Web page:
Ive link a thread in the tomato forum with picture of what you are asking about.

Here is a link that might be useful: tomato in bagged soil

    Bookmark   February 28, 2011 at 9:58AM
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My nursery has done this very thing to promote the sale of a soil product that is formulated particularly for the growing of veggies, either as a container mix or for raised beds (even to incorporate in a regular inground veggie garden).

They lay the bag in the midst of the tomato plant display, cut a large 'X"' in the center of the bag and planted one tomato plant. A little unconventional but it worked perfectly. The product has a number of organic nutrient sources added so no further fertilizing was done (one of its promotional points), but it was watered daily, or as needed, along with the potted tomato plants. All the nursery employees enjoyed the harvest with their lunches when the time came :-)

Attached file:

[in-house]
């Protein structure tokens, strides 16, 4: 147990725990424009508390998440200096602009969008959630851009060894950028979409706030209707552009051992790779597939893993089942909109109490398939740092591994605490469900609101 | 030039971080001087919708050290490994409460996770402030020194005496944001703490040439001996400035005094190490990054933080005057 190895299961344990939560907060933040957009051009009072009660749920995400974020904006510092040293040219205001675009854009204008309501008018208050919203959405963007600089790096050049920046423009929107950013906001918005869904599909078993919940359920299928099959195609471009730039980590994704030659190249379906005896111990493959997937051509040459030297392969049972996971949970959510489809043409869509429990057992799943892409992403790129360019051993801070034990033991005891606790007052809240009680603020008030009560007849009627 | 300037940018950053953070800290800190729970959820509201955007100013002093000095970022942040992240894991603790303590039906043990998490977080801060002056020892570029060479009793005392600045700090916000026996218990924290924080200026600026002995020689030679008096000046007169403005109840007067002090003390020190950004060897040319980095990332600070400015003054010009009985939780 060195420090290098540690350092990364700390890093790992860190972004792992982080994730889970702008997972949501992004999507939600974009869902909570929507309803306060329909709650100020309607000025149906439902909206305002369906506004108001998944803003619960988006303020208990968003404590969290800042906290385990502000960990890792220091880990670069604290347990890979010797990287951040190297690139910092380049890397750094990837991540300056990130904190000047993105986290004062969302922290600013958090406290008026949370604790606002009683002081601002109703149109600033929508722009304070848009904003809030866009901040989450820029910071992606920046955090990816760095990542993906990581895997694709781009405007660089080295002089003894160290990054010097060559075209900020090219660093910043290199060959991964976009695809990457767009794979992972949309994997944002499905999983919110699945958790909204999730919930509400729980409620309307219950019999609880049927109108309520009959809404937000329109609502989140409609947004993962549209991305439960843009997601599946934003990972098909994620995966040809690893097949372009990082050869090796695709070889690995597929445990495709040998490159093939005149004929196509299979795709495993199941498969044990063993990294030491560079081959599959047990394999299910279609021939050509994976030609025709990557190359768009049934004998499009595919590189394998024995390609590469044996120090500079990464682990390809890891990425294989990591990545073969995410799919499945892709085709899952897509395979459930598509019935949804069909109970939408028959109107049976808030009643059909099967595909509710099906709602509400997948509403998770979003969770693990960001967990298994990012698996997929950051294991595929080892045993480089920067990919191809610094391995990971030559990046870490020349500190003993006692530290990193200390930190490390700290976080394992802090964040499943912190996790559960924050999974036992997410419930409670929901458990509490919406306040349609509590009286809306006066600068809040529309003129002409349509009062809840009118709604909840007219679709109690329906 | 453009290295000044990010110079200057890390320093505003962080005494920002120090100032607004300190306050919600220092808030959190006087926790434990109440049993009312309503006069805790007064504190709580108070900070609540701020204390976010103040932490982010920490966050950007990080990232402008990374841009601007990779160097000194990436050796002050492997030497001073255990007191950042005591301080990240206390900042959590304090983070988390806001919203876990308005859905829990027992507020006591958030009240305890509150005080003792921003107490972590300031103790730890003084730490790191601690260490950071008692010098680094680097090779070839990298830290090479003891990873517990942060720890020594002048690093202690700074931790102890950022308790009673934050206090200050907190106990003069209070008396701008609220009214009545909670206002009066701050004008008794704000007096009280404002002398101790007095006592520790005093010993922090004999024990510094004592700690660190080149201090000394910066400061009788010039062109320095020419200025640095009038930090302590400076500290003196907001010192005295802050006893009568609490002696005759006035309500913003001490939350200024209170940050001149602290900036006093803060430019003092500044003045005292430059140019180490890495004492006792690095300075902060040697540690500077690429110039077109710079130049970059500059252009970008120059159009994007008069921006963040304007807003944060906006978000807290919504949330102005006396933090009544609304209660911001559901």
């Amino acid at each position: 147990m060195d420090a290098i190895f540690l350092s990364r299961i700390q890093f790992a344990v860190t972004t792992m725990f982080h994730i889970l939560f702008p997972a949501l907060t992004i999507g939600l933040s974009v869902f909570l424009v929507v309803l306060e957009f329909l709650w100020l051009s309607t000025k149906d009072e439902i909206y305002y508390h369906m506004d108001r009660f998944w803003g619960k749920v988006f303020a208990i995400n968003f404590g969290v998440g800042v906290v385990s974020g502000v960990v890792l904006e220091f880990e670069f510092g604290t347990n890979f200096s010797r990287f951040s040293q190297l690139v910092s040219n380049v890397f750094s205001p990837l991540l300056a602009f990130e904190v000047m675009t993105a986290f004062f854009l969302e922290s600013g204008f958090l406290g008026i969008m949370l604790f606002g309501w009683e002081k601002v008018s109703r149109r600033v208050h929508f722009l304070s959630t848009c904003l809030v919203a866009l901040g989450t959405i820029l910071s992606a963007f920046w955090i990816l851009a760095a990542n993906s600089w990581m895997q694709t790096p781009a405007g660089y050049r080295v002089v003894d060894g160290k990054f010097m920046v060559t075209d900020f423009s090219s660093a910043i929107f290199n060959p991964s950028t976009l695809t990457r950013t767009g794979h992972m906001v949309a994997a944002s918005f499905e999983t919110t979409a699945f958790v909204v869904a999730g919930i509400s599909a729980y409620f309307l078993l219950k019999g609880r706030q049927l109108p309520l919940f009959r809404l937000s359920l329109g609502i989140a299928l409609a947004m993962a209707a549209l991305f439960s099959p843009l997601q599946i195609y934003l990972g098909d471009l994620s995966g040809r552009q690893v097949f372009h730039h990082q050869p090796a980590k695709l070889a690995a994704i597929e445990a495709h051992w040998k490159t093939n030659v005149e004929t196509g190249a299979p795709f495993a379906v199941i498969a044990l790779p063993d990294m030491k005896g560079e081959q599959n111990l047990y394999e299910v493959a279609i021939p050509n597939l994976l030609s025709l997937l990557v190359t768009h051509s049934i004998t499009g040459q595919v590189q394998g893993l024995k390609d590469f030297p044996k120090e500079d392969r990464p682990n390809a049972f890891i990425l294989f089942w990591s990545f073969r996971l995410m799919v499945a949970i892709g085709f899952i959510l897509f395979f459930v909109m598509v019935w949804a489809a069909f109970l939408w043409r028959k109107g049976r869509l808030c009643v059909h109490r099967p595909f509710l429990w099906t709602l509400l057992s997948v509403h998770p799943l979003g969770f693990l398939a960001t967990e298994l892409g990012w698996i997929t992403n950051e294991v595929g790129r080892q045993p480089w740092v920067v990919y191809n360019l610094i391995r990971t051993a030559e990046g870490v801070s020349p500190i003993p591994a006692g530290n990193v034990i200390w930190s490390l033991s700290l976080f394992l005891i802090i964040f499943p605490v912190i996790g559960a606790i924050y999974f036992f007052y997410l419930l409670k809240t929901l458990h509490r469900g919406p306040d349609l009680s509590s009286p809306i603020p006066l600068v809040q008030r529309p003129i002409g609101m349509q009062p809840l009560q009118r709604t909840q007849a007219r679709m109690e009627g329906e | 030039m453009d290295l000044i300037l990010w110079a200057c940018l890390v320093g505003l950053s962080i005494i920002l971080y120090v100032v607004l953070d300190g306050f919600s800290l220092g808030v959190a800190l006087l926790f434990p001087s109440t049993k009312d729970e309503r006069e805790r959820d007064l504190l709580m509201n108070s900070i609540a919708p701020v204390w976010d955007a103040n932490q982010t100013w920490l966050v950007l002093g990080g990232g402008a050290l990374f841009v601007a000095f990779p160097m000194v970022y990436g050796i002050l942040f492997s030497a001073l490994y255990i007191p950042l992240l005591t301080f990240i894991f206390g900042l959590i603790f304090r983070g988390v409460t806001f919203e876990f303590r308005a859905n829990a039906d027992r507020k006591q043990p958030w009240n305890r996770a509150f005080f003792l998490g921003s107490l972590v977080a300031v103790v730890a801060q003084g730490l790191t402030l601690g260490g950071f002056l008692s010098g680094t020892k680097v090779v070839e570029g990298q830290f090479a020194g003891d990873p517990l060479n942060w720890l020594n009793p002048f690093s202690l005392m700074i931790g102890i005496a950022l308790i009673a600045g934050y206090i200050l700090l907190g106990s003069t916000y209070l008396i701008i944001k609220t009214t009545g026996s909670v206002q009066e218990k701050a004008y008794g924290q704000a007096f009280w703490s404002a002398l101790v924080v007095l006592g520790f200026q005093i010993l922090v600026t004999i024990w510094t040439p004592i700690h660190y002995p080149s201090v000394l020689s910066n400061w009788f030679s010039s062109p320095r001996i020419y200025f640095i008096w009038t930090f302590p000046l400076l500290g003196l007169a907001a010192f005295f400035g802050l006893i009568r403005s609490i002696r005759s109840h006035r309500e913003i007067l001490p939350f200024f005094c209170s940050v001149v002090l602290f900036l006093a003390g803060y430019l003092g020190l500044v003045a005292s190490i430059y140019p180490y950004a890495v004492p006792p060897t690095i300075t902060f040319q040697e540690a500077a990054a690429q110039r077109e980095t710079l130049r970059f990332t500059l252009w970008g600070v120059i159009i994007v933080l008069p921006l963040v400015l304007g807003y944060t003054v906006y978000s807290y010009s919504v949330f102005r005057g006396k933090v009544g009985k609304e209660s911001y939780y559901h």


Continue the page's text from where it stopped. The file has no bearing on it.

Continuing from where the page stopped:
One could do the same with any bagged container soil, as long as needed fertilization - and of course, proper watering - was supplied. It was a little tricky setting up an appropriate staking method to support the growing plant however - not a lot of support for a traditional tomato cage.

    Bookmark   February 28, 2011 at 10:27AM